I did an article a long time ago, about removing lens flares. There I suggest two options. Removing them using Photoshop tools, or by creating a second photo where you shade the sun and then blend them together. But sometimes one forgets, or you just don’t notice the flare until you load the shots into your computer. So what to do then? Today I will show you something I do in those cases from time to time.

Removing lens flares using multiple photos

So this was my situation. I did not notice the flare in this photo. The sun was a bit to the left here, and with no clouds in the sky, it was so bright, I could see nothing on the camera screen. But as you can see there few are big flares and on spots that are not easy to correct in Photoshop. So what to do?

Removing lens flares using multiple photos

What I did was use a photo, that I took from the same location, but with different settings, that did not have flares on the same spots. As long as you did not move too much between the two photos, you can align them, even if you zoomed out or in. All you need is that the same area is in both photos. You can try to align manually, but Photoshop align layers function can work very well here.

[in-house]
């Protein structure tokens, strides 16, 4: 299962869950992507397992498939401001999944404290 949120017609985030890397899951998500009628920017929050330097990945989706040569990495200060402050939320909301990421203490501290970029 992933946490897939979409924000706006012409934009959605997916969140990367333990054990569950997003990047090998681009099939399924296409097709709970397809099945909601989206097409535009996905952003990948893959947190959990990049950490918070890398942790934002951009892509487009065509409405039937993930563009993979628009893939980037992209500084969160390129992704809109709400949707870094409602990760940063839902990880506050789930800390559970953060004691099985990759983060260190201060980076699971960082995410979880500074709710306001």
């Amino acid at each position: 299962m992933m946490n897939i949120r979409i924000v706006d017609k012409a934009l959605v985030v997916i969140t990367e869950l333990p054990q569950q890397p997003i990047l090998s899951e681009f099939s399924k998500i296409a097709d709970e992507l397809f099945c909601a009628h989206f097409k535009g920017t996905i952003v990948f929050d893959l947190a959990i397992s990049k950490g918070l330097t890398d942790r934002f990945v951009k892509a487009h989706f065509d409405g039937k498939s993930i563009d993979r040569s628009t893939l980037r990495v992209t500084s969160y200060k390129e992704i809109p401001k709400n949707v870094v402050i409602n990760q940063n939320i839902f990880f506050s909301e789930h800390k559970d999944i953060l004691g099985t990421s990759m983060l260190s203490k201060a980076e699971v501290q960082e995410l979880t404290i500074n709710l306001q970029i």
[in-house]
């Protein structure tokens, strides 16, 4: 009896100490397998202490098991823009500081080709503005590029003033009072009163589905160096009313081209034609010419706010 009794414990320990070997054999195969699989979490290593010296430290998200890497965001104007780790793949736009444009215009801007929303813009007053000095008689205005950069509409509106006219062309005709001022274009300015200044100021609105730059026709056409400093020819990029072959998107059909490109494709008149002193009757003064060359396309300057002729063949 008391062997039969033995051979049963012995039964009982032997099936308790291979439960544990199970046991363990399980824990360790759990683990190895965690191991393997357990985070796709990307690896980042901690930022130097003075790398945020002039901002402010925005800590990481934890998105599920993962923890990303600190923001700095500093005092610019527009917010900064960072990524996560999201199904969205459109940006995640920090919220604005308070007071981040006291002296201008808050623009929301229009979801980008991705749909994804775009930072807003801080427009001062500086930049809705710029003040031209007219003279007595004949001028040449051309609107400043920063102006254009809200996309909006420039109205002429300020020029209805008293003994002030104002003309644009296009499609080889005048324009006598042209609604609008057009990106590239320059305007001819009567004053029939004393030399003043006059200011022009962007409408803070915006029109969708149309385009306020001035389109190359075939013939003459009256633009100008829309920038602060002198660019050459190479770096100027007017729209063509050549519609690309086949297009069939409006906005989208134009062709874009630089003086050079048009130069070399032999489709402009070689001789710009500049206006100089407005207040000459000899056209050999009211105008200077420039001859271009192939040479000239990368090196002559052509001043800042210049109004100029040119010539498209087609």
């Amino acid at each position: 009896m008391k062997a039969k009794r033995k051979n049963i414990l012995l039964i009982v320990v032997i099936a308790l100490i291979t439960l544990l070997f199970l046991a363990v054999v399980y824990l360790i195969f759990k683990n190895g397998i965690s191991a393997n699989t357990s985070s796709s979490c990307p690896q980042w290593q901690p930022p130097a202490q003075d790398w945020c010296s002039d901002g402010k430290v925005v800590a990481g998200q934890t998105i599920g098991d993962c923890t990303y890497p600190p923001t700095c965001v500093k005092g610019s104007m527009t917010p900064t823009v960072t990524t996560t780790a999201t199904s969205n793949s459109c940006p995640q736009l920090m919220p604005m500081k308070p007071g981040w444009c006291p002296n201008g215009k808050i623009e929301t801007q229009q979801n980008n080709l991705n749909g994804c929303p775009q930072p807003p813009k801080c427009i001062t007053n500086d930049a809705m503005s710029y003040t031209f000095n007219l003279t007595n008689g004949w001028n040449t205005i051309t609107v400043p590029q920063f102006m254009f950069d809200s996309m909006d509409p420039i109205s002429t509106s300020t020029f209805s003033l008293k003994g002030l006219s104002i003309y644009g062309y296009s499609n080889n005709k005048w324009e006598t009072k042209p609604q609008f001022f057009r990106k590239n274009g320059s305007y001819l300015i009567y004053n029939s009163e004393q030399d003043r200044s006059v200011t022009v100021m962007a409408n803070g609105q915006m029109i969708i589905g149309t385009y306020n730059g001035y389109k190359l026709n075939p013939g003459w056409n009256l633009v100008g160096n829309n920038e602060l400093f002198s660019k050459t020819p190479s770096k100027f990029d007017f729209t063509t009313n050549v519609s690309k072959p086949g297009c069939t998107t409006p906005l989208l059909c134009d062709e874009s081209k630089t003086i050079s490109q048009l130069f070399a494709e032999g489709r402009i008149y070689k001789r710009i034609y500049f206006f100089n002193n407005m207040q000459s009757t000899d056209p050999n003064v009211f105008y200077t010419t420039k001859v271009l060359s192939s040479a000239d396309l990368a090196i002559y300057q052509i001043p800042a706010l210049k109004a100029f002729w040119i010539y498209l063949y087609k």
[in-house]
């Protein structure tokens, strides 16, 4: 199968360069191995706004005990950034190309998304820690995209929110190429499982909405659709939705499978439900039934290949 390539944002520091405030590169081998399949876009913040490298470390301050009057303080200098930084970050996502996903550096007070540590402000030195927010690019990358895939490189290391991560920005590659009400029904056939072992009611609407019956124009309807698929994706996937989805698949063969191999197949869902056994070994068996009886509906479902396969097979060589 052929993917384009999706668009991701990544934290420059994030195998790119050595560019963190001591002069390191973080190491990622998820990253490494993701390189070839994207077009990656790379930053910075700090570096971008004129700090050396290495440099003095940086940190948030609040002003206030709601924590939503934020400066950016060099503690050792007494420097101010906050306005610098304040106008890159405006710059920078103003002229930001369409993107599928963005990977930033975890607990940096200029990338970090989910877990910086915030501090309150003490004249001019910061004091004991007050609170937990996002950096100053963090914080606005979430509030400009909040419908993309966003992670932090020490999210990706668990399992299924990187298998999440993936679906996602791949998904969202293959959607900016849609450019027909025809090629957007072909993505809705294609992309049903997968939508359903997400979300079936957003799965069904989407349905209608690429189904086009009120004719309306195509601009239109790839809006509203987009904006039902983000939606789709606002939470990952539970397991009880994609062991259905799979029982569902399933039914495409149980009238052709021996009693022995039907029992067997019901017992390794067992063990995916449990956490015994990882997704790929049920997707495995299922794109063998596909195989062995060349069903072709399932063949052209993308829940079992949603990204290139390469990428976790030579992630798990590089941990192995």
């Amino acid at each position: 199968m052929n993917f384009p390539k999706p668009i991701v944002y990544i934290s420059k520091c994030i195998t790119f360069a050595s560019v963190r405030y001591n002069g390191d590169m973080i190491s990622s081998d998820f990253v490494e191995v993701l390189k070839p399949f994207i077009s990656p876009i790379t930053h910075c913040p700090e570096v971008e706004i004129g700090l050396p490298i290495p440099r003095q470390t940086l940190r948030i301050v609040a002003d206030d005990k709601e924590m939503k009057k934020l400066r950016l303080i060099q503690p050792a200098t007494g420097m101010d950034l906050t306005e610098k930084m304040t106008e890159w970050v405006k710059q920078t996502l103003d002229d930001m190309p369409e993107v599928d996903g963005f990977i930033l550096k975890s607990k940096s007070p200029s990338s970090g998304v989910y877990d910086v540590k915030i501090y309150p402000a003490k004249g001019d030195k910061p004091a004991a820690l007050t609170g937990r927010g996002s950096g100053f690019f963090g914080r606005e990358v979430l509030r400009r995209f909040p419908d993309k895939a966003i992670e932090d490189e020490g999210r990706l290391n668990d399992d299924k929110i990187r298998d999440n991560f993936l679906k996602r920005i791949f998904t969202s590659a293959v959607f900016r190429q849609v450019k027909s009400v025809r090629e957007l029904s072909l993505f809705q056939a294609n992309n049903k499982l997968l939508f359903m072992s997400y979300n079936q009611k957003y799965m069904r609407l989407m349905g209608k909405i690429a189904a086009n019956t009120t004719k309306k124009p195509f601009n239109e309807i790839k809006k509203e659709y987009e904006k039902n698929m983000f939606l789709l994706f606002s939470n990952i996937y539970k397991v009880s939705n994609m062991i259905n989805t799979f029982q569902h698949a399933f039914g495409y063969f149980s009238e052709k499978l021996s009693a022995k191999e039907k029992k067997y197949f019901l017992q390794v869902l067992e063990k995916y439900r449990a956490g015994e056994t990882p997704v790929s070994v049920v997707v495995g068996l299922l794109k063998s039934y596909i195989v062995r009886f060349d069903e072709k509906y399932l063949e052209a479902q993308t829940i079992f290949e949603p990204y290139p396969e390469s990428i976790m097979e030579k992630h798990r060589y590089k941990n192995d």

Removing lens flares using multiple photos

Here I used a much wider shot, and while this one also has flares, they are on different spots. I loaded both photos into Photoshop. The one I wanted to fix placed on bottom. Then I locked the layer (choose layer and click the lock icon above the layer list). Now I could align them without distorting the one I want to fix. I just chosen both layers (holding down CTRL and clicking on each layer) and aligned them using Edit/Auto-Align Layers and choosing the Auto projection.

Removing lens flares using multiple photos

This was the result. I cropped the layer now, to get rid of the extra part I did not need (CTRL+click on the bottom layer thumbnail, and then Image/Crop to crop based on selection). Now by using a mask, I just hid the top layer with all black mask. Using the brush I painted with white in it, where the lens flares were. There is one more thing to fix, and that is to match the brightness and the color of the corrected areas. Her I used brightness/contrast to brighten the area and color balance to make it a bit warmer. You have to use the adjustment layers as clipping masks, so they affect only the layer under them (Alt+Ctrl+G with the layer selected, or Layer/Create Clipping mask).